The event has a suggested contribution on the invitation, however your presence, and that of your 50 closest friends, is just as important. If you can’t afford $50 – come anyway and give what you can! It is critical that this event is packed with film industry members and supporters who can speak to the vibrancy and depth of the industry. Your presence is a reminder to our elected officials that their legislative support is noticed and appreciated.

SPECIFICS
Monday, August 2nd from 6:00 pm – 8:00 pm
Spitfire
2219 Fourth Avenue
(between Blanchard and Bell)

Kudos, Paul Allen

July 15, 2010

Paul Allen, who has been generous to all the arts for the past two decades, is planning to give even more in the next few years. The story in The Seattle Times starts this way:

“Billionaire Paul Allen has taken his friend Bill Gates up on his challenge to publicly pledge the majority of his wealth to philanthropy. Allen, who is 57, said today that he plans to leave the majority of his $13 billion estate to philanthropy to continue the work of his foundation and to fund scientific research.”

Read the rest of the story here.

Slate agrees: Go see Breathless.

June 9, 2010

An article in this week’s Slate, written by Nathan Heller, opens: “Jean-Luc Godard, the New Wave doyen whose movies are distributed today in every theater where Milk Duds and Mike and Ike are not, learned to make films the way some people learn to paint: by studying the masterworks on someone else’s wall and trying to replicate them in the light of his own studio. For Godard, though, a number of the most inspiring models came not from the Old World but from mainstream filmmakers across the pond. ‘The Americans, who are much more stupid when it comes to analysis, instinctively bring off very complex scripts,’ Godard observed in 1962.”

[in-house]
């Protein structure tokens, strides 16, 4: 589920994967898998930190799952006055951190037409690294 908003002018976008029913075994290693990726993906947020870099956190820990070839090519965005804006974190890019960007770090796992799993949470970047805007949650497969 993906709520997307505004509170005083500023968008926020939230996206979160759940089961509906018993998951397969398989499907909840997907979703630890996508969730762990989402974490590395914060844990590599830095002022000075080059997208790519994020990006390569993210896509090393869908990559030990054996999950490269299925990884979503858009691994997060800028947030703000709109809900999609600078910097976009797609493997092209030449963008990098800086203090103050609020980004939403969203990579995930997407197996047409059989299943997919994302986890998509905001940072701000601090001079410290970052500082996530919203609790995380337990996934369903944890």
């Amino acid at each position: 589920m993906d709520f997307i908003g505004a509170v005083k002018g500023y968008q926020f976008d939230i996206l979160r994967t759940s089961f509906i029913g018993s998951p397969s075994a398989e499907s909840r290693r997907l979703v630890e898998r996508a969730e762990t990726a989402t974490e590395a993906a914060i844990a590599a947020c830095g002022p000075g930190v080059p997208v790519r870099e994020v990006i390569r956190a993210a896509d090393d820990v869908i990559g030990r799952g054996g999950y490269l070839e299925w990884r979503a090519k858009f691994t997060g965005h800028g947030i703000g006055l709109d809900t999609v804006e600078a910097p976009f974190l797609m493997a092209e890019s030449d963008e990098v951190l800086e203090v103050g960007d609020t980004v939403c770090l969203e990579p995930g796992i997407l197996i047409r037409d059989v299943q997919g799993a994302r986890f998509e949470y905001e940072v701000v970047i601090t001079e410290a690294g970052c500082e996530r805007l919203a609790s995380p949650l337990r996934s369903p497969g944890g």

Breathless is 50 years old now, though it is probably never going to seem 50 years old the way The Lonedale Operator must have seemed in 1961. (Note to D.W. Griffith fans; I like The Lonedale Operator. I’m just saying.) The article continues here.

Money For Documentary Filmmakers

May 24, 2010

The National Endowment for the Humanities (NEH) is offering filmmakaers money for documentary projects that examine international and transnational themes in the humanities. To ready about it, and to apply, go to the NEH site. The deadline is July 28.

Thanks To Everyone Who Attended Our Gala

May 11, 2010


This is a shot from the Film Forum gala last Thursday, which we held at the Georgetown Ballroom. It was oversold, the tables were close together, the bidding for items got fierce a couple of times, and the place, with the high ceilings, the crazy props (“Jolly Roger”?) and sun streaming in the skylights, seemed to make people feel as good as the wine (thanks again, Chateau Ste. Michelle).

Thank you, everyone who came, volunteered, bought, donated, took coats, entertained, and raised the paddle. And an especial thanks to Stewart Stern, our great local screenwriter and teacher, who brought us a talk to remember.